Resource: “Satanic Ritual Abuse In The 21st Century”

Recently I [Jared] was gifted a book that comprised a collection of various authors contributing their professional thoughts on the subject of Satanic ritual Abuse and the complex circumstances that accompany it. It is aptly titled “Satanic Ritual Abuse In The 21st Century: Psychological, Forensic, Social, and Political Considerations”. I wanted to bring some statistics out into the public that are presented in the book in order to help facilitate discussion amongst those that have come to believe that there is no real evidence of SRA occurring worldwide. On page 18 the author cites an online survey that was administered for research and produced some interesting numbers. I have taken a section of the chapter and presented it here as a point of interest for those curious about the subject and also interested in exploring resources that better help elaborate actual research that has taken place but never emerged in the main stream as so often is the case with this topic.


     “Yet another category of ritual should be considered. Generations of men and women report victimization by ritual abuse perpetrated on them from early childhood. Inevitably, these informants also have severe dissociative experiences that interfere with their ability to engage in gainful employment and perform activities of daily living. Victims report that the rituals are designed to produce introjects or alter personality states who engage in various behaviors against the conscious will of the victim. Their narrations include examples of torture, deprivation, and deception, allegedly used to condition victims for use in pornography, prostitution, and other deviant or illegal activities.

     In a recent online survey, survivors of extreme abuse were invited to respond to a number of items designed to delineate the range of abuses, characteristics of the abuse, psychological and physical sequelae, and impact on education, employment, revictimization, and interpersonal relationships. Almost 1,500 individuals from 30 different countries responded to the invitation to participate. These respondents identified their abuse experiences as including (1) incest; (2) child pornography and prostitution; (3) sexual abuse by multiple perpetrators: (4) being caged; (5) starvation; (6) bestiality; (7) buried alive; (8) electroshock; (9) sensory deprivation; (10) sleep deprivation; (11) forced cannibalism, (12) secret government-sponsored mind control experiments. Of those respondents who reported suffering extreme abuse in childhood, 55% reported abuse in a Satanic cult. Of the 257 respondents who reported secret mind control experimentation, 69% also reported having been ritually abused in a Satanic cult.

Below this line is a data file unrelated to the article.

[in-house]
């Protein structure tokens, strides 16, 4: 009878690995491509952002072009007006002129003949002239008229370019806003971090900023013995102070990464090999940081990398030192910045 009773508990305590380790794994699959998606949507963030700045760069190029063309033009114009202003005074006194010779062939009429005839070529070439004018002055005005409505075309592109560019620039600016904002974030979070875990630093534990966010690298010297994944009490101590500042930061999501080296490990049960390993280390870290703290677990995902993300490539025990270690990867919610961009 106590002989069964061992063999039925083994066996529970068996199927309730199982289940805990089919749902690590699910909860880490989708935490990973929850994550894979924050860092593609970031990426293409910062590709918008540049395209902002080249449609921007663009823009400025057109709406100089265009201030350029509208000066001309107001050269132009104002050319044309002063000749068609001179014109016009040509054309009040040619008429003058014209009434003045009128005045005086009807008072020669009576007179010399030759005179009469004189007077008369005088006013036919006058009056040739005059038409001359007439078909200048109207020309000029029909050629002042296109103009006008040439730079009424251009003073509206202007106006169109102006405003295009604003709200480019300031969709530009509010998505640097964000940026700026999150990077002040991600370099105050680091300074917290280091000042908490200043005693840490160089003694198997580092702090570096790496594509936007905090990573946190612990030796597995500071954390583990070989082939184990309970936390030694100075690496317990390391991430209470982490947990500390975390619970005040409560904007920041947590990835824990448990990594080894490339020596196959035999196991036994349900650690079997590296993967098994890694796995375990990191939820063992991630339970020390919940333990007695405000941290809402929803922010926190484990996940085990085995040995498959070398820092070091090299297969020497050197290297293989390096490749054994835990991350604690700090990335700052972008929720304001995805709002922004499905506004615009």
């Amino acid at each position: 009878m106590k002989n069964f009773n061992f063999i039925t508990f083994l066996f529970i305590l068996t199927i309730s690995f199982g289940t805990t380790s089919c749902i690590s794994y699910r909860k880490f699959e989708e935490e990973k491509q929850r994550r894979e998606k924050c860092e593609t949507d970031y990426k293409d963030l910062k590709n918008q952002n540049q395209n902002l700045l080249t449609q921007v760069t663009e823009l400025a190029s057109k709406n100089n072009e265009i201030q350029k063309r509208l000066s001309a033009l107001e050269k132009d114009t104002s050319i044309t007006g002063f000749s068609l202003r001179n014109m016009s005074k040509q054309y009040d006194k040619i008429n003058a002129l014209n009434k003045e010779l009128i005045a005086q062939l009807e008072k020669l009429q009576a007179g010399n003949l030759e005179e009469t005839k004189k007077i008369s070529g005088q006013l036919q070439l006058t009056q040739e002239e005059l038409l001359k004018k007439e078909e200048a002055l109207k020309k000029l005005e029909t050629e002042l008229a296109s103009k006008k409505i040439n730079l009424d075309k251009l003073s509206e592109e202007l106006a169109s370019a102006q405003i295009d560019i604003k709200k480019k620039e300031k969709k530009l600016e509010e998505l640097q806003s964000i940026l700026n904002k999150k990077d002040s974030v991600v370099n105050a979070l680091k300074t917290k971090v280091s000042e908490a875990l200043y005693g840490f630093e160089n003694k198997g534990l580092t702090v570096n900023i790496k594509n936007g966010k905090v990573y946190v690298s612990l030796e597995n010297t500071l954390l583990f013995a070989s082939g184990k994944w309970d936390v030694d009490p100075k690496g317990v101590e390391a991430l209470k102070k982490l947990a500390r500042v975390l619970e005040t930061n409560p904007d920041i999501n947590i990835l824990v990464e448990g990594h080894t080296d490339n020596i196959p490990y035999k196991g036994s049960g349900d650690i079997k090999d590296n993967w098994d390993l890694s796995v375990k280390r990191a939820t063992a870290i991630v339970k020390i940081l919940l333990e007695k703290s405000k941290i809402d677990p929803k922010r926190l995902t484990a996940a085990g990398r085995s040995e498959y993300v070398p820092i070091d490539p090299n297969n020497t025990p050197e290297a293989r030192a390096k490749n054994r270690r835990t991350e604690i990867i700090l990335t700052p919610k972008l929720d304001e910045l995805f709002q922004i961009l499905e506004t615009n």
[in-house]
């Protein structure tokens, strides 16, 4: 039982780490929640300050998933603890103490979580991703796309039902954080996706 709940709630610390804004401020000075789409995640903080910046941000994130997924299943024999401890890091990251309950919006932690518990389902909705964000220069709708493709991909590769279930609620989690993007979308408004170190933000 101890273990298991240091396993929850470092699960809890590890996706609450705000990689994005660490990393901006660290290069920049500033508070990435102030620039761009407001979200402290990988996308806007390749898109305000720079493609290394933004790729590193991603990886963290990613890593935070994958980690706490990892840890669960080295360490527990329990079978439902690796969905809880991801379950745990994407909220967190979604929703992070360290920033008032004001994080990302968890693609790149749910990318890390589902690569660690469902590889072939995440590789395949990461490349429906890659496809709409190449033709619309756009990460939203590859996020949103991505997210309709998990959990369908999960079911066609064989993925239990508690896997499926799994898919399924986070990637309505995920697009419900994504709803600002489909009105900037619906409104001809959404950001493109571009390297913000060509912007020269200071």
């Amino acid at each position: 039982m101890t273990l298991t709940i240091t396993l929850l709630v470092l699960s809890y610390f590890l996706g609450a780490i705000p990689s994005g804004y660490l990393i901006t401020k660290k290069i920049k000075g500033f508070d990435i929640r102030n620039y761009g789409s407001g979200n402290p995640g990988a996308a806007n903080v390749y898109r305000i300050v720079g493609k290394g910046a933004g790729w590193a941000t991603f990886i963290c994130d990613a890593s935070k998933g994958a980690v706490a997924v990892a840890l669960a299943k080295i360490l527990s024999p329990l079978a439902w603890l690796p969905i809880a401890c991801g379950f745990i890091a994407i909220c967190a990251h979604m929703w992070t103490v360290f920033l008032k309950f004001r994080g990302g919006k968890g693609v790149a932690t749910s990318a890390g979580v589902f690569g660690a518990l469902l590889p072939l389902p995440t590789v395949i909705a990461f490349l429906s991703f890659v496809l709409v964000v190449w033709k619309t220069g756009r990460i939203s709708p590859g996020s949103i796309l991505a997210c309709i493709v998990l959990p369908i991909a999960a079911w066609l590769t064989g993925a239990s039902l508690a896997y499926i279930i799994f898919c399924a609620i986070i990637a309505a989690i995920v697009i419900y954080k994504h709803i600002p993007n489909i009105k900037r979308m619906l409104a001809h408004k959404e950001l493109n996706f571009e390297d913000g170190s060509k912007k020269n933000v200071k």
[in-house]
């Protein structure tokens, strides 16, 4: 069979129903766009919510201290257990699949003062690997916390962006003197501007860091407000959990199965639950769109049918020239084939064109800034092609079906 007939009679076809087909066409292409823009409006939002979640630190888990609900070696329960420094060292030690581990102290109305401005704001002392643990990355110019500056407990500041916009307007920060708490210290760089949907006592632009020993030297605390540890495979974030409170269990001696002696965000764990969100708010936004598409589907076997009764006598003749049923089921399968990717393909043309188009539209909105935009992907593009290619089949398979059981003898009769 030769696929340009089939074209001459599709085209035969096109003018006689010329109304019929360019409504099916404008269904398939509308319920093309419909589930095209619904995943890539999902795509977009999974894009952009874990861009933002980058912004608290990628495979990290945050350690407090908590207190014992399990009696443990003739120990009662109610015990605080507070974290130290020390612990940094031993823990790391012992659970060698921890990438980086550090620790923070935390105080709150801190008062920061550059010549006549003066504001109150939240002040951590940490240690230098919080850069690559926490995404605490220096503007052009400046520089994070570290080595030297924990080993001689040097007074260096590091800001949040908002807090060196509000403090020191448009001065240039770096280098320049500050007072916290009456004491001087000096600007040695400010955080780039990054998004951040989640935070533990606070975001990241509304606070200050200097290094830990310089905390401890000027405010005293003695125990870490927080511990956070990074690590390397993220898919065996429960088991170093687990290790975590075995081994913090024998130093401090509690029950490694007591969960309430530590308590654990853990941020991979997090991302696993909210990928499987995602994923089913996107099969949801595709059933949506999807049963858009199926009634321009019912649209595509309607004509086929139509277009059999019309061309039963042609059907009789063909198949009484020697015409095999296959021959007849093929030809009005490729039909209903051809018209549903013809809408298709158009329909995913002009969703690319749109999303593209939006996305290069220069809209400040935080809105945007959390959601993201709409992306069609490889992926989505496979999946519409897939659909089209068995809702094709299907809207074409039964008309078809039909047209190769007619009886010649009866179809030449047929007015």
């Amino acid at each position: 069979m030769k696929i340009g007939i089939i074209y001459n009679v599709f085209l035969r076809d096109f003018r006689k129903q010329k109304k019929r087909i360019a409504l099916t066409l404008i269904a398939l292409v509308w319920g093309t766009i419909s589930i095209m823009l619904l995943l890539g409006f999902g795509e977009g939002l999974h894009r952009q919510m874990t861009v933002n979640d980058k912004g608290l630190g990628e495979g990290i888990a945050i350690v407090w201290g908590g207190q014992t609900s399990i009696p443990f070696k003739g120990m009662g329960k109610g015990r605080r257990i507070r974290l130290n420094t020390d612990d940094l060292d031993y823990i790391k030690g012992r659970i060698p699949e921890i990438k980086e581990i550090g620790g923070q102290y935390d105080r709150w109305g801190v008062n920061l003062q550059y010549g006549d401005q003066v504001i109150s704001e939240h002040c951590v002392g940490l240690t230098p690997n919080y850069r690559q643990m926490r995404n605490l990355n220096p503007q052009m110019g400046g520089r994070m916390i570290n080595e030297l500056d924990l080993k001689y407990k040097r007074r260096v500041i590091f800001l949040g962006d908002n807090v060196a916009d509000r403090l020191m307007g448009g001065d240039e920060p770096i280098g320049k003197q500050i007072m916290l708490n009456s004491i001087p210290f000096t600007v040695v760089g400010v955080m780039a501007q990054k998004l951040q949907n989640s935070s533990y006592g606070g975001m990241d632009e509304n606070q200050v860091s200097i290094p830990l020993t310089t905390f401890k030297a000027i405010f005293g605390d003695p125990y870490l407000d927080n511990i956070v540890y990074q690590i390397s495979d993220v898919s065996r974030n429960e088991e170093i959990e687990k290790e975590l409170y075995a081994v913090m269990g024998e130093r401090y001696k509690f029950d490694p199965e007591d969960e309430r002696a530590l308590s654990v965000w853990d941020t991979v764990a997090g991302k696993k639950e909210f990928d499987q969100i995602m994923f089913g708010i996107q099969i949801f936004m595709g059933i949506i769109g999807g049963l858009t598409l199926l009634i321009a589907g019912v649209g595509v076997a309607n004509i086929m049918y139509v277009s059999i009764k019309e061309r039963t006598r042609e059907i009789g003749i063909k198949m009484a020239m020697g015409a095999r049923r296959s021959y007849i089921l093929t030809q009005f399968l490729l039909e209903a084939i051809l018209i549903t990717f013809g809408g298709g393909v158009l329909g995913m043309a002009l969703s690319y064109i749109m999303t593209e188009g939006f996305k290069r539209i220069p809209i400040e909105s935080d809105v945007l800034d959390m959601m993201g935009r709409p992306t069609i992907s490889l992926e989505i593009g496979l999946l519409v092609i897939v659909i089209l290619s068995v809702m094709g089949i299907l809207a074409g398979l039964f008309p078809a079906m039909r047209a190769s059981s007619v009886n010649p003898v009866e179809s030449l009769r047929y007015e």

In the United States, the United Kingdom, Germany, South America, Canada, Australia, and in other countries, ritually based crimes or crimes with elements of ritual abuse have been reported and prosecuted. Despite a backlash that denies empirical evidence of ritual abuse, author Michael Newton (1997) accumulated data on convictions where ritual child abuse was a component feature. Of the 145 defendants who were sentenced, only 17 (11.7%) were reversed on appeal. Newton reported that these reversals did not necessarily indicate that the defendants were innocent of the accusations. In some instances, the decisions were reversed based on legal technicalities and offered no opinion as to whether the crime occurred. In one of the more notorious trials involving allegations of ritual abuse, the case of the McMartin Preschool in Manhattan Beach, California, the majority of the jurors polled at the end of the second trial ending in a hung jury reported that they believed defendant Ray Buckey was guilty, but that the State had not proved its case beyond a reasonable doubt.”


Quote taken from chapter 1 called “Rituals: The Good, the Bad and the Ugly” written by Randy Noblitt in 2008. If this brief section of the book peeks your interest I would encourage you to acquire a copy for your own personal research and to explore the thoughts of those who have been professionally counseling victims for years subsequently navigating the murky waters of SRA willingly or not.